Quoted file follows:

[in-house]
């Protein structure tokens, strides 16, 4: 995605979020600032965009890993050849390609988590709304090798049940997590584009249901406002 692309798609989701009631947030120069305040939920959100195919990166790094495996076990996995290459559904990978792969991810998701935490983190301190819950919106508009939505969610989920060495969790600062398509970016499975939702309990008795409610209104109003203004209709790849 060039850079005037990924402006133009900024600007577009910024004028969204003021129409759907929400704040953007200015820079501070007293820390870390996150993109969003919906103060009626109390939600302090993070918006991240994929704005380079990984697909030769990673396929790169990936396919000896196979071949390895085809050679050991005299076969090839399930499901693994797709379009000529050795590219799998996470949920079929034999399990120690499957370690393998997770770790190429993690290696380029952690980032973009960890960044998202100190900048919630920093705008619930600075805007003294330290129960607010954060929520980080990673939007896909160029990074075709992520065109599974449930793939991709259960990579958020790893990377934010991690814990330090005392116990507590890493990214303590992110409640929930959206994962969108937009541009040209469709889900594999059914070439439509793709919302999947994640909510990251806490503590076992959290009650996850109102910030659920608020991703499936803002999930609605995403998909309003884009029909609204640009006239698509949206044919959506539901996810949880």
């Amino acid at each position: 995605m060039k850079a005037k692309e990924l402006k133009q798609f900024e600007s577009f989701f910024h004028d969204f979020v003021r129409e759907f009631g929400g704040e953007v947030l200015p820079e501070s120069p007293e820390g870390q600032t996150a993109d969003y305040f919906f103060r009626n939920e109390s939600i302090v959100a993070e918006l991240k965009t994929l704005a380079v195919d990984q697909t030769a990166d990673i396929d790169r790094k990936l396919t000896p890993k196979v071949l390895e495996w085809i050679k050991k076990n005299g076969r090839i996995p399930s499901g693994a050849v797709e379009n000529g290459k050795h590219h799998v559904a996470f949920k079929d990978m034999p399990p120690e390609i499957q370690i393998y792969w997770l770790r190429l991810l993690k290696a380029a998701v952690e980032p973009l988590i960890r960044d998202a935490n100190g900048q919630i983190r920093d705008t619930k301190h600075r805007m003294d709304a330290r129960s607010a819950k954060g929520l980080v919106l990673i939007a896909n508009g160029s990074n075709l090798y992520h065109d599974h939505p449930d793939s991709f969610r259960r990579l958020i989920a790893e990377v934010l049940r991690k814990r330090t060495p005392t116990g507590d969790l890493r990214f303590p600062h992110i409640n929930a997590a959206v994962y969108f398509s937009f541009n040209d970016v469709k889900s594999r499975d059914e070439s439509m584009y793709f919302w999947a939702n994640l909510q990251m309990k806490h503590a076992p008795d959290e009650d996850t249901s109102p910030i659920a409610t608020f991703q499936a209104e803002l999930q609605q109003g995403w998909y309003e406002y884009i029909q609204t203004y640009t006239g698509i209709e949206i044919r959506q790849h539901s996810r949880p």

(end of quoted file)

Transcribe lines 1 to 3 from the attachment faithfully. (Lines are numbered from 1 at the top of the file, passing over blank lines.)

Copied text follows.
[in-house]
């Protein structure tokens, strides 16, 4: 995605979020600032965009890993050849390609988590709304090798049940997590584009249901406002 692309798609989701009631947030120069305040939920959100195919990166790094495996076990996995290459559904990978792969991810998701935490983190301190819950919106508009939505969610989920060495969790600062398509970016499975939702309990008795409610209104109003203004209709790849 060039850079005037990924402006133009900024600007577009910024004028969204003021129409759907929400704040953007200015820079501070007293820390870390996150993109969003919906103060009626109390939600302090993070918006991240994929704005380079990984697909030769990673396929790169990936396919000896196979071949390895085809050679050991005299076969090839399930499901693994797709379009000529050795590219799998996470949920079929034999399990120690499957370690393998997770770790190429993690290696380029952690980032973009960890960044998202100190900048919630920093705008619930600075805007003294330290129960607010954060929520980080990673939007896909160029990074075709992520065109599974449930793939991709259960990579958020790893990377934010991690814990330090005392116990507590890493990214303590992110409640929930959206994962969108937009541009040209469709889900594999059914070439439509793709919302999947994640909510990251806490503590076992959290009650996850109102910030659920608020991703499936803002999930609605995403998909309003884009029909609204640009006239698509949206044919959506539901996810949880």
């Amino acid at each position: 995605m060039k850079a005037k692309e990924l402006k133009q798609f900024e600007s577009f989701f910024h004028d969204f979020v003021r129409e759907f009631g929400g704040e953007v947030l200015p820079e501070s120069p007293e820390g870390q600032t996150a993109d969003y305040f919906f103060r009626n939920e109390s939600i302090v959100a993070e918006l991240k965009t994929l704005a380079v195919d990984q697909t030769a990166d990673i396929d790169r790094k990936l396919t000896p890993k196979v071949l390895e495996w085809i050679k050991k076990n005299g076969r090839i996995p399930s499901g693994a050849v797709e379009n000529g290459k050795h590219h799998v559904a996470f949920k079929d990978m034999p399990p120690e390609i499957q370690i393998y792969w997770l770790r190429l991810l993690k290696a380029a998701v952690e980032p973009l988590i960890r960044d998202a935490n100190g900048q919630i983190r920093d705008t619930k301190h600075r805007m003294d709304a330290r129960s607010a819950k954060g929520l980080v919106l990673i939007a896909n508009g160029s990074n075709l090798y992520h065109d599974h939505p449930d793939s991709f969610r259960r990579l958020i989920a790893e990377v934010l049940r991690k814990r330090t060495p005392t116990g507590d969790l890493r990214f303590p600062h992110i409640n929930a997590a959206v994962y969108f398509s937009f541009n040209d970016v469709k889900s594999r499975d059914e070439s439509m584009y793709f919302w999947a939702n994640l909510q990251m309990k806490h503590a076992p008795d959290e009650d996850t249901s109102p910030i659920a409610t608020f991703q499936a209104e803002l999930q609605q109003g995403w998909y309003e406002y884009i029909q609204t203004y640009t006239g698509i209709e949206i044919r959506q790849h539901s996810r949880p």